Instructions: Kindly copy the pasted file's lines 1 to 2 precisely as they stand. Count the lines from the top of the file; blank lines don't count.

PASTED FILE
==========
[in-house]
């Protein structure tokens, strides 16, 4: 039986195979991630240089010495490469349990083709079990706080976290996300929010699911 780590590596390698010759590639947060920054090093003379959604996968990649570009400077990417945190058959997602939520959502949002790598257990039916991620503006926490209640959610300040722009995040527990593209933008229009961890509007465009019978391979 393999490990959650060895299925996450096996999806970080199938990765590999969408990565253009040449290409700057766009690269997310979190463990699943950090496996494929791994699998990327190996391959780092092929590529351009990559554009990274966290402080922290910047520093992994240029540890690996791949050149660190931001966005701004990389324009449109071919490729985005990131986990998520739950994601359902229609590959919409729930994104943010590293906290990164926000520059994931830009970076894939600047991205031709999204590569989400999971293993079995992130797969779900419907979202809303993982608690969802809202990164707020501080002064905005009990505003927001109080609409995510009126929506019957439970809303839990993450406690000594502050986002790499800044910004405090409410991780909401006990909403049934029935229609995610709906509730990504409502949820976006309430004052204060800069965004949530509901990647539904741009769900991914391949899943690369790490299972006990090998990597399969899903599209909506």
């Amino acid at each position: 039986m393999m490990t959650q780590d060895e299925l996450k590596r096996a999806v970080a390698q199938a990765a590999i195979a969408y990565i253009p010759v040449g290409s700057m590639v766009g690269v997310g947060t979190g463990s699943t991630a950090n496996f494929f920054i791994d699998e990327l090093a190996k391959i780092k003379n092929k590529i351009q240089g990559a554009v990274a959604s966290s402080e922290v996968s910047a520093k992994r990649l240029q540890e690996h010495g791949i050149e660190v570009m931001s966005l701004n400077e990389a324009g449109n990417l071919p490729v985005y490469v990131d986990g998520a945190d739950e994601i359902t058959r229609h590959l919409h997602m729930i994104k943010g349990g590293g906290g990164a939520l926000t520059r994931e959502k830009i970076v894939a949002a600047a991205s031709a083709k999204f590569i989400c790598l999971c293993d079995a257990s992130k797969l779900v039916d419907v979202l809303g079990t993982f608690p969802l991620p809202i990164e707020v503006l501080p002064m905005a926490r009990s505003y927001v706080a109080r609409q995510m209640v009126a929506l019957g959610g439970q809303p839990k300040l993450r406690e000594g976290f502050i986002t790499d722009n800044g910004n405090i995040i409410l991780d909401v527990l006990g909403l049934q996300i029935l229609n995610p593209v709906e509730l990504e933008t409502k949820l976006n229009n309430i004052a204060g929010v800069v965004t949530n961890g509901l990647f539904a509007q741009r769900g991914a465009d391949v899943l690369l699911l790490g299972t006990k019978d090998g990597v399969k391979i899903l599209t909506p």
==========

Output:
[in-house]
């Protein structure tokens, strides 16, 4: 039986195979991630240089010495490469349990083709079990706080976290996300929010699911 780590590596390698010759590639947060920054090093003379959604996968990649570009400077990417945190058959997602939520959502949002790598257990039916991620503006926490209640959610300040722009995040527990593209933008229009961890509007465009019978391979 393999490990959650060895299925996450096996999806970080199938990765590999969408990565253009040449290409700057766009690269997310979190463990699943950090496996494929791994699998990327190996391959780092092929590529351009990559554009990274966290402080922290910047520093992994240029540890690996791949050149660190931001966005701004990389324009449109071919490729985005990131986990998520739950994601359902229609590959919409729930994104943010590293906290990164926000520059994931830009970076894939600047991205031709999204590569989400999971293993079995992130797969779900419907979202809303993982608690969802809202990164707020501080002064905005009990505003927001109080609409995510009126929506019957439970809303839990993450406690000594502050986002790499800044910004405090409410991780909401006990909403049934029935229609995610709906509730990504409502949820976006309430004052204060800069965004949530509901990647539904741009769900991914391949899943690369790490299972006990090998990597399969899903599209909506």